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How Clear Are Your Standard Operating Procedures?

Mark Galley

Standard operating procedures (SOPs) are used within many organizations. Their purpose is to capture how the work should be done. But the objective isn’t to have an SOP. The objective is to perform work safely and effectively, which actually gives us additional latitude beyond a standard operating procedure. SOPs, which are usually broken into different sections like purpose, scope, roles, definitions, etc., typically explain:

  • hazards associated with the task,
  • how the hazards should be mitigated,
  • the tools to be used,
  • the required personal protective equipment (PPE),
  • the steps of the job, and
  • the different situations that do and don’t apply.

Using written sentences with numbered steps for SOPs is one way to organize information, but 5,000 words in a 20-page procedure may not be the most effective format for the person working in the field. While written SOPs are the normal approach for documenting work within most organizations, we have also found documenting the steps of a task as a workflow (also called a work process, process map or flowchart) to be beneficial.

The first step of a work process should match the first step the person performs in the field. Some SOPs may not provide a specific work step until the sixth or seventh section. Most people think of a procedure as a lot of 8.5 x 11-inch pages stapled together—numbered 1.0 through 6.8.3. The information within an SOP may be important for the overall job, but it may not be presented in the sequence that the work is performed in the field.

Diagramming the steps of a workflow can make a task significantly easier to follow. For example, it may be a bad idea to write the following as sentences: piping and instrument diagrams (P&IDs), electrical diagrams, network diagrams, mechanical drawings and construction drawings. Visual tools, like diagrams and flowcharts, are a useful way to display an incredible amount of content in a simple and intuitive format.

Work Process vs. Procedure

We encourage companies to separate work process from procedure. Procedure is defined as the established way of doing something, but a work process is a series of steps to follow to perform a task. A process can be explained at basic, mid- and detailed levels. A work process aligns with a procedure, but it has broader applications.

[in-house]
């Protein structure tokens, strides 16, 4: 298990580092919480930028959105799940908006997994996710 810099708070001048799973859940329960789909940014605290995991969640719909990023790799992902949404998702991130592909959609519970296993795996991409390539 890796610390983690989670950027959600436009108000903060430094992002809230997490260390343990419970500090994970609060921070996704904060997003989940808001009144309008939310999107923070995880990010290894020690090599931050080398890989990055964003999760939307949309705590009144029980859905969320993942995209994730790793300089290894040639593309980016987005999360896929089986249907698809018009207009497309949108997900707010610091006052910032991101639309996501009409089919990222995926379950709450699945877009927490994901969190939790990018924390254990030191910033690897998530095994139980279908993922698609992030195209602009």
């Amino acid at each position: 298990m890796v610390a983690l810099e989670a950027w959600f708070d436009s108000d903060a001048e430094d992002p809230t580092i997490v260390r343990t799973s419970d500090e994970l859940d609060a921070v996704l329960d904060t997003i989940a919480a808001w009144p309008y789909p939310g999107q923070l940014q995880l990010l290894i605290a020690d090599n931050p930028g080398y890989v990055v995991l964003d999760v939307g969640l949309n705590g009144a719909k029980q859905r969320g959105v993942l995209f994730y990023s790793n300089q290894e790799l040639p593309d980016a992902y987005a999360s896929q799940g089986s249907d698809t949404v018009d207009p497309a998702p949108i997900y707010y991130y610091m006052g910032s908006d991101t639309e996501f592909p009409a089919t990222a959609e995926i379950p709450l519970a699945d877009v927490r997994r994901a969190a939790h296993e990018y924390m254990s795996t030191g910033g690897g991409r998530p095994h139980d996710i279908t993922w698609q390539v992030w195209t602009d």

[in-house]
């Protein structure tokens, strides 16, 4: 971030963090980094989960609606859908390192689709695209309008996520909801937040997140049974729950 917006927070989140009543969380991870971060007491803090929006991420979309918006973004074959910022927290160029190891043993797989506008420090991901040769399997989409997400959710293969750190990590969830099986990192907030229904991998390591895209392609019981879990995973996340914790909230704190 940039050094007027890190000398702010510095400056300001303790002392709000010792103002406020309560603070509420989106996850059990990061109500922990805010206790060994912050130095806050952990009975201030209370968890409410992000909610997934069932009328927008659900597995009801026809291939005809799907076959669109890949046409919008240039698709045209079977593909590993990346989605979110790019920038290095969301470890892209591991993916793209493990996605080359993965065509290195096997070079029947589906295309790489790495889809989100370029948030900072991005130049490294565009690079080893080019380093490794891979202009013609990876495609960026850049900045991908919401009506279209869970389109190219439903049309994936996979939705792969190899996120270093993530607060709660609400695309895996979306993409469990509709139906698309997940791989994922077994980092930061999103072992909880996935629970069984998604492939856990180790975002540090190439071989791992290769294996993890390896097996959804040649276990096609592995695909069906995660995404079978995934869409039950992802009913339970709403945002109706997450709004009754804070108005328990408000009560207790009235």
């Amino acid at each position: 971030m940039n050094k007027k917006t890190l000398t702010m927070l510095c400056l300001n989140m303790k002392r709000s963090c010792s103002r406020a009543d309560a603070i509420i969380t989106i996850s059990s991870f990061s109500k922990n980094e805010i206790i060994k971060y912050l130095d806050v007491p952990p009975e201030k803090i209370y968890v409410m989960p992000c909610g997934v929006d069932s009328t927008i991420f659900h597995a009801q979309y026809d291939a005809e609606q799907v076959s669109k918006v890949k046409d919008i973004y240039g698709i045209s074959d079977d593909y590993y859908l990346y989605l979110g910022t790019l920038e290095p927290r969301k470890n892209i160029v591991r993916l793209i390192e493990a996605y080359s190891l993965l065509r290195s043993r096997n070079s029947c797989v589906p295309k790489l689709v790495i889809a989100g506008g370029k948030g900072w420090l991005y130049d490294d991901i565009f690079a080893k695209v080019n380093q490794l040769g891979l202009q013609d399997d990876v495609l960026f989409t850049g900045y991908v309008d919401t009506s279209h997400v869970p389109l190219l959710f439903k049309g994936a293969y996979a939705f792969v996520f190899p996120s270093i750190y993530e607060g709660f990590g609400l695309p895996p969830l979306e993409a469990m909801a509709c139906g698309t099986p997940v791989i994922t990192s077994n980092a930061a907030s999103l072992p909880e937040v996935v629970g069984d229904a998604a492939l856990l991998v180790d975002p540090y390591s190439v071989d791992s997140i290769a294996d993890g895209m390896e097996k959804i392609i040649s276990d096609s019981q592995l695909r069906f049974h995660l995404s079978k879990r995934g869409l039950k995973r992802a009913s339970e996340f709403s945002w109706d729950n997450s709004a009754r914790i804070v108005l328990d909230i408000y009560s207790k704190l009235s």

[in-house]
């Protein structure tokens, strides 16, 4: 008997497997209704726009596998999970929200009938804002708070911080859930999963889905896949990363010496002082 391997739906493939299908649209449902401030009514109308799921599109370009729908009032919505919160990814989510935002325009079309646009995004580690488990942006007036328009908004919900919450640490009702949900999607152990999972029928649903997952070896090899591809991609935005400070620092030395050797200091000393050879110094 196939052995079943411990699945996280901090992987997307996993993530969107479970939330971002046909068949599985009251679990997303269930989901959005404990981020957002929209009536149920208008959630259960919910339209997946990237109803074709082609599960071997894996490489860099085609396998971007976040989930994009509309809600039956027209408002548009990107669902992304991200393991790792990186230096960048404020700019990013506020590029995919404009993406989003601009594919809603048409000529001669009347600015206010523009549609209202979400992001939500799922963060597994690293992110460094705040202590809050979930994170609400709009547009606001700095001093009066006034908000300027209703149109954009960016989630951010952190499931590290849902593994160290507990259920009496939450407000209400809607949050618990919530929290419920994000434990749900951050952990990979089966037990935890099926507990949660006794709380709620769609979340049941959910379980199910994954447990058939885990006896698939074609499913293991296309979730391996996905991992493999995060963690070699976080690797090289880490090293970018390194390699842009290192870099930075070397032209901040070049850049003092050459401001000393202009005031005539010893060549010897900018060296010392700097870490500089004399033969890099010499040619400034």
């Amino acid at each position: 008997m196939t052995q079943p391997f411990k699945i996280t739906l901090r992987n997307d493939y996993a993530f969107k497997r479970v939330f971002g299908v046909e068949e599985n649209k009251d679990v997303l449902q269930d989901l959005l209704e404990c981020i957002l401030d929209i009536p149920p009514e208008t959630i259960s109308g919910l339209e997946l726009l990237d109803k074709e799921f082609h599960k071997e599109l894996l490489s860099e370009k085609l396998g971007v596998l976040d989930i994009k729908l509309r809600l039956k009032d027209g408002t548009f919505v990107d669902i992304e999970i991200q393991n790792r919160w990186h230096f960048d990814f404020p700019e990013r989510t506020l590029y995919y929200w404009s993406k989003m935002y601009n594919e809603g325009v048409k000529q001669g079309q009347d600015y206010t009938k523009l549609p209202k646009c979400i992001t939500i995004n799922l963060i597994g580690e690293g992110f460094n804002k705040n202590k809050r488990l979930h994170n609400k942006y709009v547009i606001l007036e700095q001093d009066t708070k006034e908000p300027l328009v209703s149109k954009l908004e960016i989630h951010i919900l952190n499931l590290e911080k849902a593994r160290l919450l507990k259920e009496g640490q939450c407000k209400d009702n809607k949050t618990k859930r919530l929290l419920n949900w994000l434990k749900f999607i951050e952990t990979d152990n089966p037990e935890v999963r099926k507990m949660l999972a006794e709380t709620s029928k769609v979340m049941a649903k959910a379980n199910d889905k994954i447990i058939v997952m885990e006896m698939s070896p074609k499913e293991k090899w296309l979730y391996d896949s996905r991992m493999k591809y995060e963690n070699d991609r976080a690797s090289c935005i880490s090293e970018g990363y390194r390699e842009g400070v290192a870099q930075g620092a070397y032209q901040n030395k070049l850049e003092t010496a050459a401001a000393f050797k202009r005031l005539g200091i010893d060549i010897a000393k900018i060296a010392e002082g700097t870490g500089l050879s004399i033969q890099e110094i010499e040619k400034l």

For example, the process for a capital project may be appraise, select, define, execute and operate. There are five basic steps, but the entire project may consist of thousands of different tasks performed by dozens of different roles. The capital project process is five steps, 50-steps and 5,000 steps—and all of those steps need to be done effectively.

Details and Decisions

The people performing a task always work at the detailed level. Many of the “procedure not followed” investigations we conduct can be attributed to a work process that lacks clarity. For example, if you need to get nine items at the grocery store, you don’t put five on the list. You write down all nine. But companies routinely skip detail because of the concern that a task will become too complicated. They’re thinking procedure, not work process.

Every job is not identical. Unusual and unanticipated situations occur while performing tasks. The work process should capture the reality of how the work is done, not how it should be done. If the job is routine, then the work process remains simple. And if unusual circumstances arise, the work process can accommodate those decision points in the field.

Procedures are usually documented at only one level. While procedures have warnings and notes in special call-outs, they are conditional statements (if-thens) that need to be part of the normal sequence of work. In a process map, these are designated with a diamond shape and contain a question with different paths depending on the situation. These decision points are an important part of how work is done. Those decision points need to be captured and refined each time the task is performed.

The military calls this capturing and refining process a “debrief.” Many companies do a pre-job, but they may not be doing the post-job evaluation where the frontline shares what went well, what didn’t go well, what was clear and what was unclear. When an organization makes an effort to capture this insight as part of their work process, it become available for posterity. This work process approach aligns procedures, training, pre-jobs, debriefs and audits into one workflow. Refining a work process should makes tasks clearer and more reliable, not more complicated. Or, they can be treated as separate initiatives--whatever the organization finds more effective.

Your Solution Source

When developing or refining the work process, it’s essential that you involve the people who perform the work in order to get their insights. Ask, “What could we do to make this task clearer, simpler, safer and quicker?” The people working in an organization, like employees and contractors, should be viewed as vital resources for ideas and solutions. They know what’s unclear. Unfortunately, many organizations view people as the source of error in their operations without realizing their work processes are a key opportunity for improving communication between frontline and management, and establishing a prevention culture. Companies want to change their culture, yet they frequently undermine it by increasing the disconnect between management and labor. Get your people involved in problem solving by including them in the process, and the process becomes clearer.

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